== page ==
In the present study, thermocycling of the specimens was not used as previous study demonstrated that thermocycling using 1800 cycles did not influence the SBS of the tested materials to enamel and dentin.[27] It may be beneficial to test bond strength after thermocycling in future studies. In the present study, abrasive particles and other component of WTs may not be in direct contact of the enamel surface as throughout the process of tooth brushing, the particles of the abrasive can be confined between the surface of the tooth and the toothbrush bristle.[28] In addition, several crucial factors have been confirmed to affect the abrasive action such as particle size, shape, hardness, concentration, and load applied.[29] In the present study, applied load was performed by the same investigator, however, this was difficult to control in standard way as this was done manually. A study investigated the pH of 21 products of tooth-whitening available in the market showed a wide range of their pH from 3.76 (highly acidic) to 9.68 (highly alkaline).[30] However, the lowest pH levels have been reported for the OTC whitening products and in general low pH can be expected to damage enamel more.[30] In the present study, the pH of the WTs was not measured, but it could have low pH as reported in the previous study by Majeed et al.[30]

A randomized controlled clinical trial determined the effectiveness of a sodium bicarbonate WT reported effectiveness for removing extrinsic tooth stain and whitening teeth.[31] A WT delivering 0.243% sodium fluoride, 1.0% hydrogen peroxide and sodium tripolyphosphate in silica base provided superior tooth whitening and prevention of external tooth stain than the control toothpaste.[32] Some of these toothpastes have hydrogen peroxide in their composition, whereas others remove extrinsic stains by abrasive action.[6] The most common used abrasives are calcium carbonate, hydrated silica, aluminum oxide, dehydrated calcium phosphate, sodium bicarbonate, alumina, and perlite.[4],[33] Abrasives not only efficiently eliminate external stains on the tooth surface but also assist in preventing stains from reforming on the tooth surface by brushing and removing immature stains.[1],[2] WTs have been intended to maximize cleaning while minimizing wear of the hard tissue. Abrasive formulations in the form of “soft silica” has a substantial better cleaning over 6 weeks compared to conventional silica.[1],[2],[34] In the present study, silica was part of Colgate Optic White and hydrated silica as part of Crest Pro-Health Whitening. Combining abrasives have been reported to be effective in both elimination and prevention of stain.[34] WT with enzymatic action and abrasive action are similarly efficient in elimination of external stains on the tooth surface; however WT with abrasive action should be used with caution particularly with primary teeth due to thinner enamel and dentin and relatively larger pulps than permanent teeth.[35] As the present study showed that WTs affect SBS of resin composite but not resin-modified glass ionomer to enamel of primary teeth, dentist should be aware of this effect during bonding procedures. Furthermore, dentist should educate patients that some WTs may reduce the bond strength of resin composite to the enamel of primary teeth. However, in some cases the bond strength may still be clinically acceptable.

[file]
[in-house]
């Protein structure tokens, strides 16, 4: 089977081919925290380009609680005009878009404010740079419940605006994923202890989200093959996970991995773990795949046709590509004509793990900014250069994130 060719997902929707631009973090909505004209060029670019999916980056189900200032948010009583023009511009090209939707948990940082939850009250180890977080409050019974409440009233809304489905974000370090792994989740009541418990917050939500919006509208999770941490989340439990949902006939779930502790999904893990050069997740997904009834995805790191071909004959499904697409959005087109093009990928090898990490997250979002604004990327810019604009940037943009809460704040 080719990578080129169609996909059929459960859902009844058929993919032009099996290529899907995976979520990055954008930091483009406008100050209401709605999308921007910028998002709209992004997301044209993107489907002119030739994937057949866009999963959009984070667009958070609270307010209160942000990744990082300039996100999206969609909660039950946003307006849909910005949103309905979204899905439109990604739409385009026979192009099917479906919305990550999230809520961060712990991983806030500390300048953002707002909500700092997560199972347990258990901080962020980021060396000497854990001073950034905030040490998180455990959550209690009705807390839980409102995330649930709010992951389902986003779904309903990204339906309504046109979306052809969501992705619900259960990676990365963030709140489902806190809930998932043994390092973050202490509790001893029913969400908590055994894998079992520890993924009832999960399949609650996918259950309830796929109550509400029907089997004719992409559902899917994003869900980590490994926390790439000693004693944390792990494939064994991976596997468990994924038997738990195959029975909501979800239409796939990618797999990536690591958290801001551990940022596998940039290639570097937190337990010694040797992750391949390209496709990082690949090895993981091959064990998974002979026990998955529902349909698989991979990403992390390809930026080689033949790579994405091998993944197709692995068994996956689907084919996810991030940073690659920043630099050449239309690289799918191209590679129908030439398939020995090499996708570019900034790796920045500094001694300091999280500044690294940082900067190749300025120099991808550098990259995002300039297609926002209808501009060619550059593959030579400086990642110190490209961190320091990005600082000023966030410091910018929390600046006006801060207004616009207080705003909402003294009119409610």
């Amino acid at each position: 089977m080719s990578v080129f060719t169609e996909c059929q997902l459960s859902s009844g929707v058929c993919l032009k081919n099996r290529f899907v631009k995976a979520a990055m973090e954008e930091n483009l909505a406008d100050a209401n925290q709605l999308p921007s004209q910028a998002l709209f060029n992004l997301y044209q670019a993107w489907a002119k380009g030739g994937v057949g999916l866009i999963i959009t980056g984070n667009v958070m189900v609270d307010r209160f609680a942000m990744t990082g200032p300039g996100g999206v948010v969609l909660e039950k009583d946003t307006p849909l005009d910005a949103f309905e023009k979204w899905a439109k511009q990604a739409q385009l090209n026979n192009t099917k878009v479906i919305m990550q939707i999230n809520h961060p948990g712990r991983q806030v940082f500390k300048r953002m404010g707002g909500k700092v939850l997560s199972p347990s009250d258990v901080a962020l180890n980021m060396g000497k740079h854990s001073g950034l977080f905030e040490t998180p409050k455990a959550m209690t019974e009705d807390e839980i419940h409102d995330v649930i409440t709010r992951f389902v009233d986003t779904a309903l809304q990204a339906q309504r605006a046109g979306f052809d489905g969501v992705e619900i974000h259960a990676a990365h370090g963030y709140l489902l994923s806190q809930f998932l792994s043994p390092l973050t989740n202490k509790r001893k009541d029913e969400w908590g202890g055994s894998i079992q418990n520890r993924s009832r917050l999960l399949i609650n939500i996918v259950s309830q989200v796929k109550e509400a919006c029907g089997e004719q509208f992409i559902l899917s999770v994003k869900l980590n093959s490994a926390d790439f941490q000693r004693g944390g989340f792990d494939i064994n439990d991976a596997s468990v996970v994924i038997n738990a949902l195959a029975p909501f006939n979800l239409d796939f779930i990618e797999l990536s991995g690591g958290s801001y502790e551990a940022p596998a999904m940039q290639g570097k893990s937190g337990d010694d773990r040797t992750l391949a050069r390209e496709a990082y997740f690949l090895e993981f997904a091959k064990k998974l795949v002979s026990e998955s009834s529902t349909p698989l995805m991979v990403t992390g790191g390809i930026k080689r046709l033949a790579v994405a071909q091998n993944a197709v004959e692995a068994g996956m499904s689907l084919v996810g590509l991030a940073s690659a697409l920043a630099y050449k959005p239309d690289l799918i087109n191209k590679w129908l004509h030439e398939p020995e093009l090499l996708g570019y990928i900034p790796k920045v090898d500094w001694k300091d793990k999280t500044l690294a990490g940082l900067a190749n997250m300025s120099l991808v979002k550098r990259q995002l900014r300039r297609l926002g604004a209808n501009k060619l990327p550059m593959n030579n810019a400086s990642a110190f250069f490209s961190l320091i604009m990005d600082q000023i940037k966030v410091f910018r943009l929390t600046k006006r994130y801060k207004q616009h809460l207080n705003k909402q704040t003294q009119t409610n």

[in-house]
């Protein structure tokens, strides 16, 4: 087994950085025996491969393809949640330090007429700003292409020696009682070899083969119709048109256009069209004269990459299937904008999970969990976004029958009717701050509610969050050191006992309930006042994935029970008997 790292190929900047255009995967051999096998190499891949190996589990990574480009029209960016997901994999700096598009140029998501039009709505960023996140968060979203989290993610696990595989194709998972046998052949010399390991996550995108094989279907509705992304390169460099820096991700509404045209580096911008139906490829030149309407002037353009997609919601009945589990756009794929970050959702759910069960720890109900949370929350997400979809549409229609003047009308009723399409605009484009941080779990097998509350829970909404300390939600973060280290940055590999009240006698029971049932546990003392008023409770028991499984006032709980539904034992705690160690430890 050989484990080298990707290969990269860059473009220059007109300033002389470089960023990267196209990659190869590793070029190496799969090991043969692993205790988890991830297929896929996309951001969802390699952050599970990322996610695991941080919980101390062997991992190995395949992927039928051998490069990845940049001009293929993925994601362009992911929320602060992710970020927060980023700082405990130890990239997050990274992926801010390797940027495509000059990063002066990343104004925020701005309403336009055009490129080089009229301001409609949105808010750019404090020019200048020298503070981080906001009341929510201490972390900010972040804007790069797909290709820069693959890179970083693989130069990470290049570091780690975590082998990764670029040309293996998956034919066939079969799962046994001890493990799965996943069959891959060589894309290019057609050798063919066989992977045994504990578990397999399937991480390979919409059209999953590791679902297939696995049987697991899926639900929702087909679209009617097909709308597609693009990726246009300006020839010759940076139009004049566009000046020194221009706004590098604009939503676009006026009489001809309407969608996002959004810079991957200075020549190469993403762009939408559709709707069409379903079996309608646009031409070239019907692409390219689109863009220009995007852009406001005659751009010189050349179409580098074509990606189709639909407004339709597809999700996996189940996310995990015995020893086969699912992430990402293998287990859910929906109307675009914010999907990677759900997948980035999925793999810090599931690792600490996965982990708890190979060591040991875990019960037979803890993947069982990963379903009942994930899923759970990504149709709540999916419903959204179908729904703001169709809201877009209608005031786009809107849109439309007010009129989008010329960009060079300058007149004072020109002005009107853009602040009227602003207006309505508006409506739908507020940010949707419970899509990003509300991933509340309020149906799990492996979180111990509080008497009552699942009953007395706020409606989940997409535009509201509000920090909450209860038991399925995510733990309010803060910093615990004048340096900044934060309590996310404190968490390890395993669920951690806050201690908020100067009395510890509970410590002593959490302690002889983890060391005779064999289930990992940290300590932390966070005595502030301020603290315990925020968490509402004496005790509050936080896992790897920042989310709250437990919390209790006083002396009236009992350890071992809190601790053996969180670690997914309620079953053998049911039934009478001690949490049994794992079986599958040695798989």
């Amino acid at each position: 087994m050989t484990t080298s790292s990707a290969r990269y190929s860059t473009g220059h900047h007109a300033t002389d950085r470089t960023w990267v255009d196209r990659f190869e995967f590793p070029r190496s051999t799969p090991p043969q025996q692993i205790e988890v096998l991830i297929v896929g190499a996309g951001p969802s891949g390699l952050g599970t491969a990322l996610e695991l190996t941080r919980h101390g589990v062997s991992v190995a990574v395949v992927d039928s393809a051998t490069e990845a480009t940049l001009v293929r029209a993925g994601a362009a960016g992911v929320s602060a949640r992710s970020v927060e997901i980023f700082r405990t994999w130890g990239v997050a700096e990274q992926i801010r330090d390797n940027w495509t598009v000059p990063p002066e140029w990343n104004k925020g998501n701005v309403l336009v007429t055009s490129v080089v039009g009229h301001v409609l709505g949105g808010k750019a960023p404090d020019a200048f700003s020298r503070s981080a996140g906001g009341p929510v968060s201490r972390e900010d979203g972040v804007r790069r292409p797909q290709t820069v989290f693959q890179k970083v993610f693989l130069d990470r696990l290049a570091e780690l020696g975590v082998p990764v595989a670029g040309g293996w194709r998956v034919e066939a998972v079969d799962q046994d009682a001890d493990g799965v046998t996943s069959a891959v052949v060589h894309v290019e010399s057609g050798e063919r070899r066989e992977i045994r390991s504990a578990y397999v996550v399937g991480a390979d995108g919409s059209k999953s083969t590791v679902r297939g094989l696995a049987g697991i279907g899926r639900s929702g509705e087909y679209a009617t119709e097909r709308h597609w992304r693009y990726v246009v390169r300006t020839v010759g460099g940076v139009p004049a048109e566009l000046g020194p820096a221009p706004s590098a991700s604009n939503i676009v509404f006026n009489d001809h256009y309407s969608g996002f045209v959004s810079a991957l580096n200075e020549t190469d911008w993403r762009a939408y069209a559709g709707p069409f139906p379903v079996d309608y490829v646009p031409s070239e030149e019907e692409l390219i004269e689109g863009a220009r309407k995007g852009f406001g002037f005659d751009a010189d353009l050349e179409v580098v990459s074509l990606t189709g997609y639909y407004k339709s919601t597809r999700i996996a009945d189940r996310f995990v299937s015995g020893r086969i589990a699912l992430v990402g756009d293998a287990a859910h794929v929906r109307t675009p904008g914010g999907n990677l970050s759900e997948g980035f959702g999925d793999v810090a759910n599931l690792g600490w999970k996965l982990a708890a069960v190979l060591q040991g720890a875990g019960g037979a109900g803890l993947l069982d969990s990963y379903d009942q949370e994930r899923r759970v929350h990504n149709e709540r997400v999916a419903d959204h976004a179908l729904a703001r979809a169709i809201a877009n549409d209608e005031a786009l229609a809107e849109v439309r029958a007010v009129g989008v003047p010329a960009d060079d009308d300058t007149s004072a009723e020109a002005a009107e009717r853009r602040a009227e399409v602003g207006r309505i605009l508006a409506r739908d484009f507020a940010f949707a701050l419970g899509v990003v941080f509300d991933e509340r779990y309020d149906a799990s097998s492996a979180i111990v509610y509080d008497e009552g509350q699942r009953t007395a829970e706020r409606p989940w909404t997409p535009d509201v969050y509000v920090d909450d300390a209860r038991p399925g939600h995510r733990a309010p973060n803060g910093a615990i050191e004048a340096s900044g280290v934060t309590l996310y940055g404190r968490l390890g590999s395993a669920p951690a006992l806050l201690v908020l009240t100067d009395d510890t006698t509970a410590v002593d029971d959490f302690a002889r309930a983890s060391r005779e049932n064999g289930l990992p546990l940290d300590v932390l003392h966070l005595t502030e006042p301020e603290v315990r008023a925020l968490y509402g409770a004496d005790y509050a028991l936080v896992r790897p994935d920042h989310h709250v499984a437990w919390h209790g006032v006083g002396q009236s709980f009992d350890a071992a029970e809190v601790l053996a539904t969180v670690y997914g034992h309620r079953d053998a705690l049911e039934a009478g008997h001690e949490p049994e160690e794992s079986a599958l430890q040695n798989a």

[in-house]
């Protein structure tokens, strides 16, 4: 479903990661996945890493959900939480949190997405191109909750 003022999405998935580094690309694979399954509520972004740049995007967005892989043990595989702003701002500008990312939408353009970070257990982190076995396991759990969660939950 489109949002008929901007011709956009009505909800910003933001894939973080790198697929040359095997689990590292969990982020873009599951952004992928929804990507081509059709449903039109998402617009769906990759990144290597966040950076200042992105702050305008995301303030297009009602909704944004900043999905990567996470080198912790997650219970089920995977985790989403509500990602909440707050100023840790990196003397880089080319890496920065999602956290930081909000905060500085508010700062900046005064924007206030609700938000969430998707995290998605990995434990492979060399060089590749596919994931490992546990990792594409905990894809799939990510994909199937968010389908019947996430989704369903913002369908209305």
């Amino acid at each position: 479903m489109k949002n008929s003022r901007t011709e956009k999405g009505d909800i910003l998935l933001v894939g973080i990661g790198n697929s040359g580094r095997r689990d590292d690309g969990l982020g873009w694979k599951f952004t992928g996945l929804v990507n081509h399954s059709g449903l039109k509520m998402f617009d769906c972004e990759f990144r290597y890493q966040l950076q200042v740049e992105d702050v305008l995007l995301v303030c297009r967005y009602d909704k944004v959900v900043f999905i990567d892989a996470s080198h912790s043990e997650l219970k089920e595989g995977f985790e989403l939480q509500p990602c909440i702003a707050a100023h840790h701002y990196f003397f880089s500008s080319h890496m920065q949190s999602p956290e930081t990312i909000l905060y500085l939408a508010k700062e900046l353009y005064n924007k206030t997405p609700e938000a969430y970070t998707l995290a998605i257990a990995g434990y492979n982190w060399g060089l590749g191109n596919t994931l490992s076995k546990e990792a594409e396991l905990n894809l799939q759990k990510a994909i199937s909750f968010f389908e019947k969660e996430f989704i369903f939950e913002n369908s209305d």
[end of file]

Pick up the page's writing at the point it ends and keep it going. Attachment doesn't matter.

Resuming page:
One of the limitations of this study was the use of one resin composite and one resin-modified glass ionomer adhesive system only. It would be beneficial if more and different restorative materials and etch-and-rinse as well as self-etch adhesive systems is tested. Furthermore, application of WTs on the bond strengths of primary teeth after shorter application time on the immediate and aged specimens was not tested in this study. In addition, actual toothbrushing with the WTs was performed for 4 min every day and WTs was left for 10 min without brushing which may affected the results. Furthermore, enamel surface was flat and no water or saliva was added to dilute toothpaste during brushing which do not mimic clinical situation. However, despite these limitations, the research does describe a number of positive links between in vitro efficacy and clinical efficacy.


   Conclusions Top


Under the experimental conditions and within the limitations of this in vitro study, the following conclusions can be drawn:

  • Whitening toothpastes affect SBS of resin composite but not resin-modified glass ionomer to enamel of primary teeth
  • No difference of failure modes between different groups of resin composite and resin-modified glass ionomer.



   Acknowledgment Top


The authors gratefully acknowledge the help of Mr. Nasser Al Moflehi for the statistical analysis.

 
   References Top

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    Tables

  [Table 1], [Table 2], [Table 3], [Table 4]